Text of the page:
Kashmir has best Govt. Healthcare

Despite socio-political hurdles and the threat of militancy, for the second consecutive year, the Jammu and Kashmir (J&K) Health Department has received IndiaToday magazine’s prestigious award for primary healthcare, surpassing health departments from metropolitan cities and other states.

The award, given by India Today magazine after conducting a survey across India, was received by J&K Chief Minister Omar Abdullah during a function in New Delhi in 2011.

Meanwhile, the state is taking more steps to ensure improved healthcare in coming years, according to local journalists.

The State government is now considering a proposal “for opening and upgrading of various health institutions in the state”, J&K Health Minister Shabir Ahmad Khan has stated. Officials, will identify areas where the services are needed the most.

Khan says the infant mortality rate in the region is dramatically declining.  “Availability of the doctors in rural areas is very good. Our innovations in the health sector have been good. We are providing basic life-support training; we are training people in different disciplines and raising a team of skilled professionals. From time to time we organise camps to inform people about different diseases,” he said.

“We are upgrading our infrastructure. Many hospitals are under construction in the state where we are spending millions of rupees. As we progress, I am sure we would be able to provide good services to the people,” Khan added.

J&K Health Services Director Saleem Ur Rehman commented that the department’s extraordinary work has brought honours on a regular basis.

“Our healthcare facilities have moved ahead in the last few years. We are providing chemotherapy facilities in the frontier district of Kupwara and also satisfactory health services in remote areas,” Rehman said. “We are providing Basic Life Support system training to 4,000 people, under a trainer from Switzerland in the Valley. … We have gone beyond providing primary and secondary health services.”

One of the Health Department’s recent successes was a polio immunization campaign, during which nearly two million Kashmiri children were vaccinated. The anti-polio efforts contrast sharply with the situation in neighbouring Pakistan, where radical Islamists have disrupted immunization efforts and attacked health workers.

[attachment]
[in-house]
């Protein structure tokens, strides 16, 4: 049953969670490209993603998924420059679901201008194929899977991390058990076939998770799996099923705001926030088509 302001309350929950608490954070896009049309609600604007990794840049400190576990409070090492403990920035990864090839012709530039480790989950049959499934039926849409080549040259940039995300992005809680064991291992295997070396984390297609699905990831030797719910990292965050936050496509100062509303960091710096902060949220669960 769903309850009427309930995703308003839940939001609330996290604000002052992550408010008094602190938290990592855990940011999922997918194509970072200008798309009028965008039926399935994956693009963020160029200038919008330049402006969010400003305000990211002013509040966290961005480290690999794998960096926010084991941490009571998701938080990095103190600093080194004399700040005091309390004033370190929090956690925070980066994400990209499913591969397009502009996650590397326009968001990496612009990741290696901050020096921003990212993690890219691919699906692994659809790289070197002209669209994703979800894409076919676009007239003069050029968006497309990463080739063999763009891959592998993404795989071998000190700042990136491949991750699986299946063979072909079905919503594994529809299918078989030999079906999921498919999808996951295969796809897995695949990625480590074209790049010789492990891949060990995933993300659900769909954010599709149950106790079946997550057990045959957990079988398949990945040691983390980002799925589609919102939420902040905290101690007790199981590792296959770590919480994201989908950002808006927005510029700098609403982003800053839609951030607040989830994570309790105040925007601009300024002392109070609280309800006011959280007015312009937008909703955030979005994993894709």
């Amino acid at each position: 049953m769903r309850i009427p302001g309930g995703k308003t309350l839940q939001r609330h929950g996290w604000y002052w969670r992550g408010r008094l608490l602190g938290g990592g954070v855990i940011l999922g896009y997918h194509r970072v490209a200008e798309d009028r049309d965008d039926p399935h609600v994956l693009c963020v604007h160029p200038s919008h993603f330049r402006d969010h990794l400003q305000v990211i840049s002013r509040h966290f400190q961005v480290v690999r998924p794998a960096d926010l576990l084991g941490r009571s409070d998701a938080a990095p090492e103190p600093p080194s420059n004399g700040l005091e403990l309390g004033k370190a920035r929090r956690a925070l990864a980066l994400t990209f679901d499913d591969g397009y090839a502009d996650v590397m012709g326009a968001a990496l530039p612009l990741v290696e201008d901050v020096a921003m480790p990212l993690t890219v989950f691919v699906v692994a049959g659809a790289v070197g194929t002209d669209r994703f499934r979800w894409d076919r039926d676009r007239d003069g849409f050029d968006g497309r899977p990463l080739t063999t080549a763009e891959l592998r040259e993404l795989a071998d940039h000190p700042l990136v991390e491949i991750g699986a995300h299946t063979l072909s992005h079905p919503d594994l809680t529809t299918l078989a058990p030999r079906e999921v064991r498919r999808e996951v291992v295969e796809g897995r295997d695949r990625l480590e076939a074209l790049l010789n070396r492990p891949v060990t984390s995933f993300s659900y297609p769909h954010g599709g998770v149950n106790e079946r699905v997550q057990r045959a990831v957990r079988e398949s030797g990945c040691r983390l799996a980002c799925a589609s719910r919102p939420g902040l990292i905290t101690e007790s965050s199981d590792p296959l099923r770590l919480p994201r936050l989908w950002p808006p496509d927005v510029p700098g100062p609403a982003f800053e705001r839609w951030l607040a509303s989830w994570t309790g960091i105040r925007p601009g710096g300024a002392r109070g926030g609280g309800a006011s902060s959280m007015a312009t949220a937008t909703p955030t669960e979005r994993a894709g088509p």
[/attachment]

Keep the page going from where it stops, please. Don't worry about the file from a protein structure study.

Locals impressed

Although infrastructure and funding remain a challenge, many Kashmiris say they are impressed with the quality of available treatment and the dedication of the medical staff.

“We don’t have adequate financial support but I am thankful to the hospital staff members who are providing us everything that they can,” said the mother of  a 16-year-old patient undergoing treatment for leukemia at the Sher-i-Kashmir Institute of Medical Sciences.

 “Even blood platelet bags are provided free here. The same costs thousands of rupees bought from a private hospital,” she told a local journalist. “I am thankful to the hospital staffers here, who are providing wonderful services for people who are not well off.”

An engineering student from Srinagar’s old city undergoing treatment for gastritis, said the Health Department is doing an admirable job, given the lack of adequate infrastructure. “Doctors visit regularly for my check-up. They bagged an award for providing better primary health services even though they lack sophistiated healthcare equipment as compared to other states,” he said, adding, “This is great and admirable.”

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Posted by on March 13, 2013. Filed under Kashmir. You can follow any responses to this entry through the RSS 2.0. Both comments and pings are currently closed.

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